In a typicalmotor construction, an individual coil consists of a plurality of successive windings, arranged in more or lessspiral progression, so that the conductors lie side-by side in one circumferential layer on the outer surface of the rotor shell. After a predetermined, desired number of turns of; a single coil, the opposite end of that coil is connected, to the next successive commutator terminalgsuch as the, terminal .39;

In a-complete. motor of. typical design, there will be provided'seven coils wound in one direction (e.g. in a clockwise direction from the starting terminal) and seven more coils wound in the opposite direction (e.g. counterclockwise from the starting terminal). The second set' of coils is symmetrically related to the first set, and the diagonally extending coil elements passing across the cylindrical outer wall of the rotor shell substantially directly overlie and cross over the corresponding, diagonally disposed coil elements of the first set so that, in the completely wound rotor, there are two circumferentially extending layers of coil elements extending across the.,outer wall of the rotor shell.

In accordance with the specific improvement of the in vention, the individual sets of, coils, are especially composed'so that substantially increased current-carrying capacity is realized without necessitating an increase in'the radial thicknessrof the overlapped layers of coil elements traversing the outer edge of the rotor shell. Thus, as explained in more detail in the aforementioned A. W. Haydon patent, the efficiency of the described motor assembly is a significant-function of the air gap' between the stationary, magnetizable core 13 and the cylindrical casing llil. Thisis particularly so since the material of the rotor shell is not magnetizable. However, in accordance'with conventional'procedures, increasing the current-carrying capacity of the: motor by-simply enlarging the size ofthe conductors not only would involve costly redesign of standard motor components, but also would produce undesirable inefiiciencies'resulting from increasing the thickness of the annular air gap 16-. However, in accordance with the invention, significant increases in current-carryingfcapacitycan'be' realized without any structural change whatever in, the standard motor, construction and withoutincreasing the air gap. To this end, coil conductor elements of-increasing current-carrying capacity are comprised of two separate conductor elements arranged'physically in the same circumferential layer, insulated from each other but connectedin' electrical parallel at their opposite terminals.

More specifically, whereas in the standard motor construction, eachturn of a coil' is formediofa singleconductor, each turn of a coil in the improvedmotor of the invention isformed by two' parallel conductors, whose aggregate conducting area is equal to an area preselected to providethe desired current-carryingcapacity in the coil'elements. As indicated in FIG. 2, pairs of conductor elements comprisingeach turn of a coilare arranged in side-by-side relation-and are disposed circumferentially in passing over the cylindrical outer wall of the rotor, so that the total thickness of the coil layer is equal to that of a single, small-size conductor element.

In the improved motor ofthe invention, coil thickness in the region of the air gap is approximately 70%: of the thickness of-a conventionally-wound coil of equivalent current-carrying capacity. The new coil forming technique does, of course, result in distribution. of the coil elements over a 40%" greater circumferential area of the rotor wall: However, this is not detrimental in anyway, since, in motors contemplated by this invention, circumferential areas of the rotorshell are unused and available to receive the additional, conductor elements.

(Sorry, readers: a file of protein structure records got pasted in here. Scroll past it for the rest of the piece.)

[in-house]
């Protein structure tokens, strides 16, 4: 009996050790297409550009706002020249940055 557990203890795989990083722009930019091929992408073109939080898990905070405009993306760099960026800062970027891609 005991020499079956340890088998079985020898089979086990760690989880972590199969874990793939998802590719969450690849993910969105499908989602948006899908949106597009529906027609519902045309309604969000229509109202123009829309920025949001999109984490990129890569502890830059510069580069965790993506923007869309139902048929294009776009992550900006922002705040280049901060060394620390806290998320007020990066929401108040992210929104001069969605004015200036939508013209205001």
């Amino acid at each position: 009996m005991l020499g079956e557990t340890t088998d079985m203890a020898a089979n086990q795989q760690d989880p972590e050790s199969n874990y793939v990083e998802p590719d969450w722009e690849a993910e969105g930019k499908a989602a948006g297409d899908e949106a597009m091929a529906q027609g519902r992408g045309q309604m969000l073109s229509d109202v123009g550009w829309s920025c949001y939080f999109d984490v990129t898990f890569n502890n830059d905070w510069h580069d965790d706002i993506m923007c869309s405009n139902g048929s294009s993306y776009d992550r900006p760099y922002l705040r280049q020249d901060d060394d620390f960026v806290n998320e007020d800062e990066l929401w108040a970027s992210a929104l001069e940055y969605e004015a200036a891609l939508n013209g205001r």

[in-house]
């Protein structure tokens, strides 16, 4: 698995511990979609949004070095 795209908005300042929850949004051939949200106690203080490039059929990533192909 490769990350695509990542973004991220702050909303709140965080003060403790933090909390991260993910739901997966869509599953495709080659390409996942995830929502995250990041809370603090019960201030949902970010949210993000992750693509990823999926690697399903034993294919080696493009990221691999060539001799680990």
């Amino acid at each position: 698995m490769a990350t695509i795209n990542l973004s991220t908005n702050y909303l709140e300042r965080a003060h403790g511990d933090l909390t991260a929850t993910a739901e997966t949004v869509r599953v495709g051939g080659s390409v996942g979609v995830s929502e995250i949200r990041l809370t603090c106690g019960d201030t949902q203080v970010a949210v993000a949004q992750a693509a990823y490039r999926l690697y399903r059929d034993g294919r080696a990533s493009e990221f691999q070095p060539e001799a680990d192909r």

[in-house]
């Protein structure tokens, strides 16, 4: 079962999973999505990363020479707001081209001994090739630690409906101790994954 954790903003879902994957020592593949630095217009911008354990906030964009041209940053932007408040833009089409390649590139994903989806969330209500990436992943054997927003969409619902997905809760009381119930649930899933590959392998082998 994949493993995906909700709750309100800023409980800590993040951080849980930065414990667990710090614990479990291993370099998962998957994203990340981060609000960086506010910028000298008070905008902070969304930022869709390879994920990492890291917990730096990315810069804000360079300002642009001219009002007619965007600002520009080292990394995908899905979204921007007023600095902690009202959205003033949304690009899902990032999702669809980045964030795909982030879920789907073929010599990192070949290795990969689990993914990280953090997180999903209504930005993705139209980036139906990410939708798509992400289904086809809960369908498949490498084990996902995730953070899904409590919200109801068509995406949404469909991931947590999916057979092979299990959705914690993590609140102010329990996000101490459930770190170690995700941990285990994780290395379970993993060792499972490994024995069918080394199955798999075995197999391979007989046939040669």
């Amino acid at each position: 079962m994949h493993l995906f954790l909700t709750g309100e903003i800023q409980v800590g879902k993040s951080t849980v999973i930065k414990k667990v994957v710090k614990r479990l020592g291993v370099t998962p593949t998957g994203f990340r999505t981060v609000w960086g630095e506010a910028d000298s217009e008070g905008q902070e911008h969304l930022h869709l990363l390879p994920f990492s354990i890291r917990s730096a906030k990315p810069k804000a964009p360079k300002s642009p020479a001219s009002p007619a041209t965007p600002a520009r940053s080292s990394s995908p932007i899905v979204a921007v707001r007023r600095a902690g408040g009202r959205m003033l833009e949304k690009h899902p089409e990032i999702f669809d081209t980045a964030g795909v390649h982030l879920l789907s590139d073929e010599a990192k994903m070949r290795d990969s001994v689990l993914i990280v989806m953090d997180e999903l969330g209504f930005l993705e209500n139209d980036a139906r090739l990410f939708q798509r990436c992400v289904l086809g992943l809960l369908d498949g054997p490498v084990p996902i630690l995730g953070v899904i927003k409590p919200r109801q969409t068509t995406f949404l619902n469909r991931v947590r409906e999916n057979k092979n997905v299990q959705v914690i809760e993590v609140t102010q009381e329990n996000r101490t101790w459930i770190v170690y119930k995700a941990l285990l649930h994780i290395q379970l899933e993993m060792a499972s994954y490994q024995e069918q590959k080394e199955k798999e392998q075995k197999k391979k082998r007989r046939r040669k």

Within the contemplation of" the invention,.it is also possible, and perhaps even'more practical in certain cases,

to form each coil ofthe rotor as two parallel'connectedl cal and electrical principles involved in either of the d'e-- scribed arrangements are substantially identical, although different techniquesof coil winding are involved. J

In FIG. 7, there is schematically represented an ele-' trical wiring diagram of the improved motor, it being understood, however, that the schematic diagram reflects only one set (e.g., cloclrwisewound) of rotor coils.

In the latter case, the two half-coil sections are Thus, each coil, in electrical effect, consists of two halfcoil sections C and C connected at their terminals to appropriate commutator segments of the rotor. As previously explained, the half-coil sections C C may consist of two conductors wound side by side in a manner such that the individual turns of the half-coil sections are intermingled, or the half-coil sections may be wound successively to lie side by side, with their active elements in the same circumferential layer on the outer wall of the rotor shell.

In FIGS. 3-6, the improved motor winding arrangement is shown in comparison to a winding of corresponding curent-carrying capacity made in accordance with conventional practices. Thus, in FIG. 6, the winding is shown to be formed of a predetermined number of turns of a conductor having a diameter D; of predetermined size for the desired current-carrying capacity. The total thickness of the conventional coil, illustrated in FIG. 6, is equal to twice the predetermined diameter D In contrast, in the improved motor construction illustrated in FIG. 5, the coil is comprised of twice as many efiective conductor elements having a diameter D equal to 0.707 (approximately 70%) of the diameter D of the conductors of the conventional motor. Thus, the critical radial thickness of the coils of the improved motor of FIG. 5 is only about 70% of the thickness of the conventional coil of FIG. 6, and the total desired conductor area is realized by correspondingly increasing the noncritical circumferential dimension of the coil. The lastmentioned feature is illustrated representatively in FIGS. 3 and 4, FIG. 3 being representative of the improved Winding of the invention, which is shown to be approximately 40% larger in circumferential dimension than the conventional coil of FIG. 4.